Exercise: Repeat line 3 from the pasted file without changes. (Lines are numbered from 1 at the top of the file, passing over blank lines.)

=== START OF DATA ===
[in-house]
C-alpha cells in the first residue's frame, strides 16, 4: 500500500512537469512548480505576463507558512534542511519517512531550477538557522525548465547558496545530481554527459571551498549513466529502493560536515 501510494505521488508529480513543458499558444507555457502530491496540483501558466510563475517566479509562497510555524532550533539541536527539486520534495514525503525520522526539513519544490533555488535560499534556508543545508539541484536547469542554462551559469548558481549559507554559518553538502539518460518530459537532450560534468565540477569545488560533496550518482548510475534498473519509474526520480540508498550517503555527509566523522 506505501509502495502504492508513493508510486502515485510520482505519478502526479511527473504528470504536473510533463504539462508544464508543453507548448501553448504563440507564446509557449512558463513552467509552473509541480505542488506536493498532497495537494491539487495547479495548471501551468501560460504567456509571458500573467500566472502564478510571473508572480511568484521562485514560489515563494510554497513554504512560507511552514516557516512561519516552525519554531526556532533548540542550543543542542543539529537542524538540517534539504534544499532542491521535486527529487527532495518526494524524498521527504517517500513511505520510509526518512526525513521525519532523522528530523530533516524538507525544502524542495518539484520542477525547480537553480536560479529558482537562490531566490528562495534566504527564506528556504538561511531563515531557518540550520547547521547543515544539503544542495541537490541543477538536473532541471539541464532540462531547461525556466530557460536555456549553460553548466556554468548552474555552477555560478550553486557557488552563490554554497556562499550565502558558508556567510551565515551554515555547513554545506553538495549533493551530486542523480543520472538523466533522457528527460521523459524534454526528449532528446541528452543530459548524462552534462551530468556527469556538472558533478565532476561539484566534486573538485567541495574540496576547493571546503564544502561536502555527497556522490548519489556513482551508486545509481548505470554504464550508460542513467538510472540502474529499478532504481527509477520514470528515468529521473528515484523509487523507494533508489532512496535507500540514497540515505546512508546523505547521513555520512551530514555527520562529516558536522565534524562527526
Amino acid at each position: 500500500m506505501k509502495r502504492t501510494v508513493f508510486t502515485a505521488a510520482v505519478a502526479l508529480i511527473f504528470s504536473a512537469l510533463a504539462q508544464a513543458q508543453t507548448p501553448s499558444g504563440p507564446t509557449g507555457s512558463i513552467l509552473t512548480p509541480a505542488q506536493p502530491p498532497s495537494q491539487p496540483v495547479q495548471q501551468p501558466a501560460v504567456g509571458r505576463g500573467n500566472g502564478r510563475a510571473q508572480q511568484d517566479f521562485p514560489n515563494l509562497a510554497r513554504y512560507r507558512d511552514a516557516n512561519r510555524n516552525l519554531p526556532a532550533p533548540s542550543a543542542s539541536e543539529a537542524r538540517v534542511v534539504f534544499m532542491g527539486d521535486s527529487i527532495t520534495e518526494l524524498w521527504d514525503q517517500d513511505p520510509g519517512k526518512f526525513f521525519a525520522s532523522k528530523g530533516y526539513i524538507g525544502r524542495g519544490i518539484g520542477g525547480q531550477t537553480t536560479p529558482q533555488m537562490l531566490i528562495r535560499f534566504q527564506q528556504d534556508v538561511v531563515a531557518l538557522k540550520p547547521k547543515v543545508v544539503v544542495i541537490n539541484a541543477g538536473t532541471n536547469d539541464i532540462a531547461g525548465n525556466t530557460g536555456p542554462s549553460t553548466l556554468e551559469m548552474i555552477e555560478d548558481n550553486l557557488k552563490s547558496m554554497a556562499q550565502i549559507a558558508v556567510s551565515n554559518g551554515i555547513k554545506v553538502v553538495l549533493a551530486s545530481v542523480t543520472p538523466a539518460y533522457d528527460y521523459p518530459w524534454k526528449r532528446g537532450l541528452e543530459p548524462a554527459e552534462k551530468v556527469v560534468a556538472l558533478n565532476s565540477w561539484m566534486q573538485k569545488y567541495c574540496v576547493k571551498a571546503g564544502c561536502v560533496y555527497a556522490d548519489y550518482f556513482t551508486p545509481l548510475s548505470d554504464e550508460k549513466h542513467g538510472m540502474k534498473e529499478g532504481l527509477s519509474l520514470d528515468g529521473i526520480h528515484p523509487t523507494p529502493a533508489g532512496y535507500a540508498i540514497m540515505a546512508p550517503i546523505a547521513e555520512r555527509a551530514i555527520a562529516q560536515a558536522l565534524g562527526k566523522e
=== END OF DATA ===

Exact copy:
Amino acid at each position: 500500500m506505501k509502495r502504492t501510494v508513493f508510486t502515485a505521488a510520482v505519478a502526479l508529480i511527473f504528470s504536473a512537469l510533463a504539462q508544464a513543458q508543453t507548448p501553448s499558444g504563440p507564446t509557449g507555457s512558463i513552467l509552473t512548480p509541480a505542488q506536493p502530491p498532497s495537494q491539487p496540483v495547479q495548471q501551468p501558466a501560460v504567456g509571458r505576463g500573467n500566472g502564478r510563475a510571473q508572480q511568484d517566479f521562485p514560489n515563494l509562497a510554497r513554504y512560507r507558512d511552514a516557516n512561519r510555524n516552525l519554531p526556532a532550533p533548540s542550543a543542542s539541536e543539529a537542524r538540517v534542511v534539504f534544499m532542491g527539486d521535486s527529487i527532495t520534495e518526494l524524498w521527504d514525503q517517500d513511505p520510509g519517512k526518512f526525513f521525519a525520522s532523522k528530523g530533516y526539513i524538507g525544502r524542495g519544490i518539484g520542477g525547480q531550477t537553480t536560479p529558482q533555488m537562490l531566490i528562495r535560499f534566504q527564506q528556504d534556508v538561511v531563515a531557518l538557522k540550520p547547521k547543515v543545508v544539503v544542495i541537490n539541484a541543477g538536473t532541471n536547469d539541464i532540462a531547461g525548465n525556466t530557460g536555456p542554462s549553460t553548466l556554468e551559469m548552474i555552477e555560478d548558481n550553486l557557488k552563490s547558496m554554497a556562499q550565502i549559507a558558508v556567510s551565515n554559518g551554515i555547513k554545506v553538502v553538495l549533493a551530486s545530481v542523480t543520472p538523466a539518460y533522457d528527460y521523459p518530459w524534454k526528449r532528446g537532450l541528452e543530459p548524462a554527459e552534462k551530468v556527469v560534468a556538472l558533478n565532476s565540477w561539484m566534486q573538485k569545488y567541495c574540496v576547493k571551498a571546503g564544502c561536502v560533496y555527497a556522490d548519489y550518482f556513482t551508486p545509481l548510475s548505470d554504464e550508460k549513466h542513467g538510472m540502474k534498473e529499478g532504481l527509477s519509474l520514470d528515468g529521473i526520480h528515484p523509487t523507494p529502493a533508489g532512496y535507500a540508498i540514497m540515505a546512508p550517503i546523505a547521513e555520512r555527509a551530514i555527520a562529516q560536515a558536522l565534524g562527526k566523522e